529.The Accusative is used mostly with verbs, but also with some adjectives and nouns and with certain prepositions.
530. The Accusative is used as the Direct (Outer) object of a transitive verb:
a. Many Greek verbs are transitive, requiring a preposition in the English translation.
Ἄρκτον ποτὲ ἐπιφερομένην οὐκ ἔτρεσεν.
A bear that once attacked him he did not shrink from.
Xen. Anabasis 1.9.6
οὐδὲ Δία ξένιον ᾐδέσθη.
He felt no shame even before Zeus, protector of the stranger.
Xen. Anabasis 3.2.4
to keep silent about my fortune
Aesch. Prometheus Bound 106
So, among many others, αἰσχῡ́νομαι (feel shame before) ὄμνῡμι (swear by), λανθάνω (escape the notice of; Latin lateo), εὖ or κακῶς ποιῶ (do good or harm to), φυλάττομαι (guard against), ἀμῡ́νομαι (defend myself against), πλέω τὴν θάλατταν (sail over the sea), φθάνω (get the start of).
b. Some intransitive verbs become transitive when compounded with certain prepositions, as διαβαίνω (cross) ἀποδιδρᾱ́σκω (run away from).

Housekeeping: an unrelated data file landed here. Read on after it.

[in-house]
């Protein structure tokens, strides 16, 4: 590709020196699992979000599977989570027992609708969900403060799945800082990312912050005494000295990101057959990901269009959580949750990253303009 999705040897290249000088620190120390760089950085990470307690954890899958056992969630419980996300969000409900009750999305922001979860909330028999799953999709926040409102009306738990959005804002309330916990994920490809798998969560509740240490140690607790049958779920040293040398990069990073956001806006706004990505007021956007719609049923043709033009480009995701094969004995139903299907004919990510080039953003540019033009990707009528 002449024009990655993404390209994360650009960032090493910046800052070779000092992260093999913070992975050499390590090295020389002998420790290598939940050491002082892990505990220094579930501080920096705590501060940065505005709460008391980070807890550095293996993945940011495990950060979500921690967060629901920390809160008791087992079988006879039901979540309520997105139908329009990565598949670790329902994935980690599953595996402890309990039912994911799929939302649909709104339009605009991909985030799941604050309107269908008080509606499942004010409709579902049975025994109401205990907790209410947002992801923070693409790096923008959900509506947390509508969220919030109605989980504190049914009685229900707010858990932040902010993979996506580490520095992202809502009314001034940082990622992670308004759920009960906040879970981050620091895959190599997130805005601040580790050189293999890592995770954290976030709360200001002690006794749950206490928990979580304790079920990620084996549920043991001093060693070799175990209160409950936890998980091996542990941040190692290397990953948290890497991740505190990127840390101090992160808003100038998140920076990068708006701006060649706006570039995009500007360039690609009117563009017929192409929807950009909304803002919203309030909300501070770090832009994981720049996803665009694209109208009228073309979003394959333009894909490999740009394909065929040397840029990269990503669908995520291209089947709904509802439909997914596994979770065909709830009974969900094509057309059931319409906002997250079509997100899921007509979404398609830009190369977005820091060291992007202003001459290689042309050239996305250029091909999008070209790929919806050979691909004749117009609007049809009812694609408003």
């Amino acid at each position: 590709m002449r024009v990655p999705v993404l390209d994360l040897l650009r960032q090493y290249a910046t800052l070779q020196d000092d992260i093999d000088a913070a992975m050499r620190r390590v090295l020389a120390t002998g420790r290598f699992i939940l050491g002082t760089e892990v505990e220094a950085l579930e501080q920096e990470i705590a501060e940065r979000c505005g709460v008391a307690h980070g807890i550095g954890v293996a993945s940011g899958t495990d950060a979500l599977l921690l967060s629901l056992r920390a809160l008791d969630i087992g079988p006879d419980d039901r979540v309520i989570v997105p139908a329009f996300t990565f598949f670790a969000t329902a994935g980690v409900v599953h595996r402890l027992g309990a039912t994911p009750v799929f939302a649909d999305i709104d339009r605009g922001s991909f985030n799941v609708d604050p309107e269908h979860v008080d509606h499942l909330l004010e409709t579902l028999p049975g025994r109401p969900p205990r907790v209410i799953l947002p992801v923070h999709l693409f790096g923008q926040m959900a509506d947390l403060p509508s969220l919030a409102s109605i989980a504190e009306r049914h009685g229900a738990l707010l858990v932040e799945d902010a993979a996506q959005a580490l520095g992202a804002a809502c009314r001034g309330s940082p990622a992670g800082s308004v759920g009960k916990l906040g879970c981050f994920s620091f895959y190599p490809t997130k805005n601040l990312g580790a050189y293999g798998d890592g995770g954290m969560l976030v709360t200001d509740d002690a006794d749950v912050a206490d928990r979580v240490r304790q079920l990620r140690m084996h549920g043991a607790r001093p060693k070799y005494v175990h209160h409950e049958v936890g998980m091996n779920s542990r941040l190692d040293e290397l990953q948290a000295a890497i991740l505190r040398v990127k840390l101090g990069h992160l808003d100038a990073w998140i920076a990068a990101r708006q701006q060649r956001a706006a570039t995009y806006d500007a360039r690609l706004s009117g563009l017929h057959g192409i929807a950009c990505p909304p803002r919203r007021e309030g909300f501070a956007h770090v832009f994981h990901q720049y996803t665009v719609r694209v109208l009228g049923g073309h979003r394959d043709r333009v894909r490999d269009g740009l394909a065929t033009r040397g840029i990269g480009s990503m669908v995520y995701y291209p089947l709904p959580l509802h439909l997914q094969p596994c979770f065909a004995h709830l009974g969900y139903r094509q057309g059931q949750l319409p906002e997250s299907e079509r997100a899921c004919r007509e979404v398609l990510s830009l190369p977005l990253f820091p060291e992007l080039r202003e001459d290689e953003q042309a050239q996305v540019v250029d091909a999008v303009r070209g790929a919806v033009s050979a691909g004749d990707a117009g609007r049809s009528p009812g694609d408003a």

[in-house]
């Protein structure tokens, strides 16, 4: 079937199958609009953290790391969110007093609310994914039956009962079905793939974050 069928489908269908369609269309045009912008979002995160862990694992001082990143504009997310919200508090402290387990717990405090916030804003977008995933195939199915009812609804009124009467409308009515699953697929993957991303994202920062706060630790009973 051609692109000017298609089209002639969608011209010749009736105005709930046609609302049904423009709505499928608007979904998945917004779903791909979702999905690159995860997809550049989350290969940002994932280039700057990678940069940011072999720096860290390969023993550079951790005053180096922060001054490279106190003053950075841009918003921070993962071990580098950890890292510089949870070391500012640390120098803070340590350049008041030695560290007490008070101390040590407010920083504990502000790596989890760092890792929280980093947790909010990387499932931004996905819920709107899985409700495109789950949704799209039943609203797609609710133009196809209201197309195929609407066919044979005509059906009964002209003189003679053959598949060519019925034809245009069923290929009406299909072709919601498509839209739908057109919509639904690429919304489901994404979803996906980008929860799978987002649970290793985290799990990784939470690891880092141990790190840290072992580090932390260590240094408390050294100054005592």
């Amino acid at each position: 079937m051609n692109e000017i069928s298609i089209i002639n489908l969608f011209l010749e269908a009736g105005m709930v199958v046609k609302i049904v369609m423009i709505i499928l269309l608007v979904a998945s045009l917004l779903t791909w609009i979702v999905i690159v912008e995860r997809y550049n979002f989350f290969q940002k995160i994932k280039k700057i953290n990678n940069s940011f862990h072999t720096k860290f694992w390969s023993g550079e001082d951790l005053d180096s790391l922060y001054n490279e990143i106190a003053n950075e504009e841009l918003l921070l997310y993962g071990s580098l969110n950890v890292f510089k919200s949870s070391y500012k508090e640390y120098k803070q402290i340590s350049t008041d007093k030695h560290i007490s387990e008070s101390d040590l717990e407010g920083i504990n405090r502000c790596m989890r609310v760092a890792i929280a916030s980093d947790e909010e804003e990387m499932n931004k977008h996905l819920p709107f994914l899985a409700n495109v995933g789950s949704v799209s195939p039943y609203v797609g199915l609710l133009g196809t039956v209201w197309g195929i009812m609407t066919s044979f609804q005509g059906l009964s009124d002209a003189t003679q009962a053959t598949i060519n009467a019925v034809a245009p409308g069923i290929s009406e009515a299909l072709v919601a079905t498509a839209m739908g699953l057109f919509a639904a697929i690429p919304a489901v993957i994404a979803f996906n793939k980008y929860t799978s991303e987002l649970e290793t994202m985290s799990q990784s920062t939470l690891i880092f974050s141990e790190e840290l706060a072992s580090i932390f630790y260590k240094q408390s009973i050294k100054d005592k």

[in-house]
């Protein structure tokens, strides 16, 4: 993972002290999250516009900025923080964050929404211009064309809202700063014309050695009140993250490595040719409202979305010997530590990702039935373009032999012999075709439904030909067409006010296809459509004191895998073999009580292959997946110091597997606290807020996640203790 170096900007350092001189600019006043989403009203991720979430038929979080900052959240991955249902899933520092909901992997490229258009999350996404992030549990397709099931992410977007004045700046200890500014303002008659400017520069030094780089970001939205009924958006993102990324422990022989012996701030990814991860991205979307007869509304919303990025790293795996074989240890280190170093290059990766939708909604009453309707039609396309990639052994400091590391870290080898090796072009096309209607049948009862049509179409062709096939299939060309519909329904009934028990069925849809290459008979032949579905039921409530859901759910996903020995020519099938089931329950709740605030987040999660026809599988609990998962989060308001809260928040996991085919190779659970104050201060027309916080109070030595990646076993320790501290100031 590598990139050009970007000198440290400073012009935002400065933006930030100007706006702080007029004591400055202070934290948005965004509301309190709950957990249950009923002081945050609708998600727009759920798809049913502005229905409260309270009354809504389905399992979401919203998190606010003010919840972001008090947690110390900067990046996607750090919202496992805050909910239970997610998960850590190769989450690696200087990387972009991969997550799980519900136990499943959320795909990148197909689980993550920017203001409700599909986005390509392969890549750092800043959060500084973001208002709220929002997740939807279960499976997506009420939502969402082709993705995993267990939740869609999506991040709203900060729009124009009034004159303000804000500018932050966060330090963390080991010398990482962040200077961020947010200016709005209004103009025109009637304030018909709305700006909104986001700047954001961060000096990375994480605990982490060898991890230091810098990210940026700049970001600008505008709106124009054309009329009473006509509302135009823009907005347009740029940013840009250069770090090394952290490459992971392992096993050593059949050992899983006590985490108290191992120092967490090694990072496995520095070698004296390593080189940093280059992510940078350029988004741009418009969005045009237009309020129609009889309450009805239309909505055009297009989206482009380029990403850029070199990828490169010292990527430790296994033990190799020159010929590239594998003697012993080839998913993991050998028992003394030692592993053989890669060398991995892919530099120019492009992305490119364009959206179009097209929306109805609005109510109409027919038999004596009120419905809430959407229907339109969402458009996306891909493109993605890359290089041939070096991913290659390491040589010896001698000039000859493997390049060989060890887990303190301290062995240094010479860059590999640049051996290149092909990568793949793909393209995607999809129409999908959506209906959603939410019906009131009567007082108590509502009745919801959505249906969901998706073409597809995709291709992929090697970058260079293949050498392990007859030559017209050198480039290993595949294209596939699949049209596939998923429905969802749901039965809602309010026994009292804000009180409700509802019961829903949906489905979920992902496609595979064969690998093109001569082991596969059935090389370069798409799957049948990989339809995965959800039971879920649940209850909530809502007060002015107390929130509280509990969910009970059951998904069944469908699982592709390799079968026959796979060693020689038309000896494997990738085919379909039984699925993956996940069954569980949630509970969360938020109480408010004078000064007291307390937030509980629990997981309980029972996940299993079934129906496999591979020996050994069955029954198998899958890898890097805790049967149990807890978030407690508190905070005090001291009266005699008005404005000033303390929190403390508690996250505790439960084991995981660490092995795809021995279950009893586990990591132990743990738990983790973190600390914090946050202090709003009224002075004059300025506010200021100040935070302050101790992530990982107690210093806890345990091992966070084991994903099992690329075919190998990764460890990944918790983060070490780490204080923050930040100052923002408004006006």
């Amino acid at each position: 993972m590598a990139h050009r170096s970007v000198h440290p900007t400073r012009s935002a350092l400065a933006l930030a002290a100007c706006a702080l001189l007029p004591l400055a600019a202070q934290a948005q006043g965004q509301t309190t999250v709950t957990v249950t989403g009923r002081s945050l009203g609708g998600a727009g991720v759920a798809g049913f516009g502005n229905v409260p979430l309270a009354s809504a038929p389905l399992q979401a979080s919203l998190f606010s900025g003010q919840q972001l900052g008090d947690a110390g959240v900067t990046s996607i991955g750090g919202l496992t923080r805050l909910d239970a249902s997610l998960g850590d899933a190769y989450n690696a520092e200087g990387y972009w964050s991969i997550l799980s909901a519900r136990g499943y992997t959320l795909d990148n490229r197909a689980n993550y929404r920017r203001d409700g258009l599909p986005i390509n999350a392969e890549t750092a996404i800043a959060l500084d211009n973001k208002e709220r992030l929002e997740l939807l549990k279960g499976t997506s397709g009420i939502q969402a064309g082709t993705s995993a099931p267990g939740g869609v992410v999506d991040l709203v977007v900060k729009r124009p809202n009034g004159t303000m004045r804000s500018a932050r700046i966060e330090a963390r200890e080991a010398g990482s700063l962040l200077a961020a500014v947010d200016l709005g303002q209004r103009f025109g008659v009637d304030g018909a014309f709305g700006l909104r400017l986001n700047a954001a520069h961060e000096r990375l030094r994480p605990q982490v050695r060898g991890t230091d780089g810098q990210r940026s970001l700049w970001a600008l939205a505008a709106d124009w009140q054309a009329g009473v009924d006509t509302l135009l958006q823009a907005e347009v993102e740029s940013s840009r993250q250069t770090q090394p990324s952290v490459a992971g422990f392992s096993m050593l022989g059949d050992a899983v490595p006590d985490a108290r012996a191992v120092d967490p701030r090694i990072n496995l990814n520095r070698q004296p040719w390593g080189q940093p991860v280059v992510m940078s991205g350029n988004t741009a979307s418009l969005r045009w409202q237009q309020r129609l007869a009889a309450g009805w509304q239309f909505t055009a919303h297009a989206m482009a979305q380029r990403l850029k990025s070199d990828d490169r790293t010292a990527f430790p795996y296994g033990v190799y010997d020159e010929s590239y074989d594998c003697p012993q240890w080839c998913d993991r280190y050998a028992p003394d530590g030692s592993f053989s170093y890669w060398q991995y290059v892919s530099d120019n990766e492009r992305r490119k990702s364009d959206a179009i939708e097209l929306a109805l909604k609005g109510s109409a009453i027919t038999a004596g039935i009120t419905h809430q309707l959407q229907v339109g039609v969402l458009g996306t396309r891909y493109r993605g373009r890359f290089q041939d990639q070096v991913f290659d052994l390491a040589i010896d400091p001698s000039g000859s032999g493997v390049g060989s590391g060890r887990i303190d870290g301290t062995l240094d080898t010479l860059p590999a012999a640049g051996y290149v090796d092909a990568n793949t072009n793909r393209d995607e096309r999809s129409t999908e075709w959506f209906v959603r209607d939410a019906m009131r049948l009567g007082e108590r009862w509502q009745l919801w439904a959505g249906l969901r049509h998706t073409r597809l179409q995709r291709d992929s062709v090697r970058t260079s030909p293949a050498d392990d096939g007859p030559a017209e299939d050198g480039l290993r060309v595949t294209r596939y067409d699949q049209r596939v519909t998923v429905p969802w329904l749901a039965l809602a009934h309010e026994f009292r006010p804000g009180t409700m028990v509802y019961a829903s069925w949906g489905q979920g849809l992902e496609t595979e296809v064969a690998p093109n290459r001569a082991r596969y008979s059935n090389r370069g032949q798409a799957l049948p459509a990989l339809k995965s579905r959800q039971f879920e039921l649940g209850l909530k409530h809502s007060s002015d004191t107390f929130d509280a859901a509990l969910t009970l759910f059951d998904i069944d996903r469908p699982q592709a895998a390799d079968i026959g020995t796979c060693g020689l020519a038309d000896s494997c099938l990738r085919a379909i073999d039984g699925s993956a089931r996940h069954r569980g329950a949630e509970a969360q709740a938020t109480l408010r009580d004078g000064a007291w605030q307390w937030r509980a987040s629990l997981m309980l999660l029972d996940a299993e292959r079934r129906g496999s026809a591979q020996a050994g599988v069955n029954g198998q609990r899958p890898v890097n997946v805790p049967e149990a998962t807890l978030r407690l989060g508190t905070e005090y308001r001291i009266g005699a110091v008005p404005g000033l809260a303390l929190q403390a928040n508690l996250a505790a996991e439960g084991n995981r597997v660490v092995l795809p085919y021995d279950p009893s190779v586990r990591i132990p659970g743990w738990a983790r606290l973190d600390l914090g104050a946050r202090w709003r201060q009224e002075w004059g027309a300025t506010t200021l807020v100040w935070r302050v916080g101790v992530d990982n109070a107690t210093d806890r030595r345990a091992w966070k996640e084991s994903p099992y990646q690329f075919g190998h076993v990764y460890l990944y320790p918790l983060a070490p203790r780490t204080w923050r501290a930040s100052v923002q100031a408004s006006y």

c. Many verbs vary, and are used now as transitive, now as intransitive. Thus ἀκούω (hear) and αἰσθάνομαι (perceive) take the accusative and genitive; μέμφομαι (blame) takes the accusative or the dative. Especially in poetry some verbs take the accusative that do not in prose.
531. A few verbal adjectives and nouns admit a direct object (as participles and infinitives of transitive verbs do regularly).
Ἐπιστήμονες τὰ προσήκοντα
knowing their duty
Xen. Cyropaedia. 3.3.9
able to escape thee
Soph. Antigone. 787
τὰ μετέωρα φροντιστής
one who studies things on high
Plato Apology 18b
a. A phrase may be equivalent to a transitive verb, and so take an accusative.